Secondly, results related to students' perceptions of motivational climate showed that students' mastery motivational climate perceptions increased, and PAv motivational climate perceptions decreased with positive feedback in PE setting. The results were quite opposite in negative feedback group. Viciana et al. (2007) examined the effect of positive, negative and both types of feedback on goal orientation, perception of motivational climate, satisfaction, and boredom in PE lessons with 14-16 year old students. Results showed that participants in the positive feedback group had significantly higher scores on learning-oriented (mastery) motivational climate than the participants of the negative feedback group. The negative feedback group reported higher scores on performance-oriented (performance approach) motivational climate than the positive feedback group. However the first result is consistent with the result of current study, the second result differs. It might be related that Viciana et al. (2007) used the dichotomous achievement goal framework which unifies approach and avoidance constructs so that they have the incorporated results of PAp and PAv achievement goals.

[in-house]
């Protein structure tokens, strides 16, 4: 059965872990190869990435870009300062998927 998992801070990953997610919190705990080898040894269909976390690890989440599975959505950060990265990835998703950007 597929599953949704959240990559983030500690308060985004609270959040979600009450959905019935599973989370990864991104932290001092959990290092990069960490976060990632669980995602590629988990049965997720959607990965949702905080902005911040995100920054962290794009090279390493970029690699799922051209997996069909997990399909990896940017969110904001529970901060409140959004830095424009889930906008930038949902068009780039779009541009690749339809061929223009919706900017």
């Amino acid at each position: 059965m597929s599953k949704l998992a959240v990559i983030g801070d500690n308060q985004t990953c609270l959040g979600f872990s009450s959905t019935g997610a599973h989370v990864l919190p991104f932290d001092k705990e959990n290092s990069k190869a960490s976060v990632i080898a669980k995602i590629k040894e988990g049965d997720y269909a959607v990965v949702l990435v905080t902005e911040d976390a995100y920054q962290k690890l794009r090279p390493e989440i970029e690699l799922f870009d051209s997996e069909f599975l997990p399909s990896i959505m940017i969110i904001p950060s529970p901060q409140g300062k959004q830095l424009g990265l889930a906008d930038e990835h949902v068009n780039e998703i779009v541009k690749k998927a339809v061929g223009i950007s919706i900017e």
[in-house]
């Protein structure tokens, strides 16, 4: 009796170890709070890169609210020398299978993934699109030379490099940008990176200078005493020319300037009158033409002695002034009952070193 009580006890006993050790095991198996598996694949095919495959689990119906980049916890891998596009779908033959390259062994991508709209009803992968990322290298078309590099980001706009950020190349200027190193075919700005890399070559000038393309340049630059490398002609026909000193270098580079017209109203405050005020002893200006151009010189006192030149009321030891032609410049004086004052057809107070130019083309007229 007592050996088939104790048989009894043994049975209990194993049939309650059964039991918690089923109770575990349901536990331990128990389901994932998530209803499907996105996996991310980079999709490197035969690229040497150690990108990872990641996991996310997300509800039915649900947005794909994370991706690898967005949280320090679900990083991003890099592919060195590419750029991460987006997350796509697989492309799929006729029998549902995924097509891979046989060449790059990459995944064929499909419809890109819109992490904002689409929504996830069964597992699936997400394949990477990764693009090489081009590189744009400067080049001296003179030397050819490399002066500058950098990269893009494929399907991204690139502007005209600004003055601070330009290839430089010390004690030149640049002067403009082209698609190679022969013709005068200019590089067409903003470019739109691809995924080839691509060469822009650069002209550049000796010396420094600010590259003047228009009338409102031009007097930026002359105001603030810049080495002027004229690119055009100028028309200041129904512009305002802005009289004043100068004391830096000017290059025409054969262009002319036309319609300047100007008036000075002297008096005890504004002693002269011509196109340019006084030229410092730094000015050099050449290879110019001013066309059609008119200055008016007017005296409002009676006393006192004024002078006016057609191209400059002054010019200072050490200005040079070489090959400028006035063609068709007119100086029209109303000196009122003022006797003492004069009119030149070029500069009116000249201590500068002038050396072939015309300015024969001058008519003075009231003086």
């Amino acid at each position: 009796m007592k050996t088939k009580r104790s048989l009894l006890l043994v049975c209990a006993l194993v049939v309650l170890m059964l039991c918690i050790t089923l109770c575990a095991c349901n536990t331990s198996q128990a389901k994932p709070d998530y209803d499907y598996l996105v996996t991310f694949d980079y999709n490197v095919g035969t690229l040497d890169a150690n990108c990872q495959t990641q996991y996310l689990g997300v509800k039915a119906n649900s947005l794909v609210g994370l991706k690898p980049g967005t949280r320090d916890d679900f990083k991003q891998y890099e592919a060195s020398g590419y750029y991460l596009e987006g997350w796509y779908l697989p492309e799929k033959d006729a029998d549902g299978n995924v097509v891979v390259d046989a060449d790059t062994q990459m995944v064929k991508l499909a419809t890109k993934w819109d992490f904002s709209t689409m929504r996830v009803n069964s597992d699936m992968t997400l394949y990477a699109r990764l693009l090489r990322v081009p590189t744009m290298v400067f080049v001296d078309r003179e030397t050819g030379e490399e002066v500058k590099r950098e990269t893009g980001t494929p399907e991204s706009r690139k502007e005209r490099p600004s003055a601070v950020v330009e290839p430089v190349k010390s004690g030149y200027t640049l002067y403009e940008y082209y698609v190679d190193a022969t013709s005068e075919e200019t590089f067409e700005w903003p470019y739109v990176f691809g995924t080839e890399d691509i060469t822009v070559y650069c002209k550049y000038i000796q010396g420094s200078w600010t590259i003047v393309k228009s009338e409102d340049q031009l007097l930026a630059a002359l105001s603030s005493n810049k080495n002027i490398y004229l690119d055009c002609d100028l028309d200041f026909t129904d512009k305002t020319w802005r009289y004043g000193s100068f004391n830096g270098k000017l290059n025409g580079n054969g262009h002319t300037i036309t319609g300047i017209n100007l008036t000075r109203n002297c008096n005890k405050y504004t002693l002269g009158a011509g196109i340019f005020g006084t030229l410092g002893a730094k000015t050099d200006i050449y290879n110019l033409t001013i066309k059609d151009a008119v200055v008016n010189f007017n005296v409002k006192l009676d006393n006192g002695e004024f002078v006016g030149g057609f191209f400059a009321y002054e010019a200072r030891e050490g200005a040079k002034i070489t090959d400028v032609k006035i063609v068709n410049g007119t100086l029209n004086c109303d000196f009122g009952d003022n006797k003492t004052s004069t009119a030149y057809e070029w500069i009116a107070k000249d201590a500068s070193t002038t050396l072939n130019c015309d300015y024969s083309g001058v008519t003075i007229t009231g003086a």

Although the changes were not significant, perceptions of PAp motivational climate increased in both groups in this study. Because both positive and negative feedback give information related to the students' performance, learning how to do better with the help of both positive and negative feedback could support challenges between students in the learning environment. For students in the positive feedback group, PAp goal scores decreased, but in the negative feedback group, despite their perception of the climate PAp, they tended to adopt PAv goal instead of PAp goal. Avoidance of being worse than others was shaped in negative feedback PE setting, instead of being better than others, because of the structure of the negative feedback. From an applied perspective, teachers can be advised to give positive feedback due to its positive motivational outcomes in high school PE setting, and avoid giving negative feedback.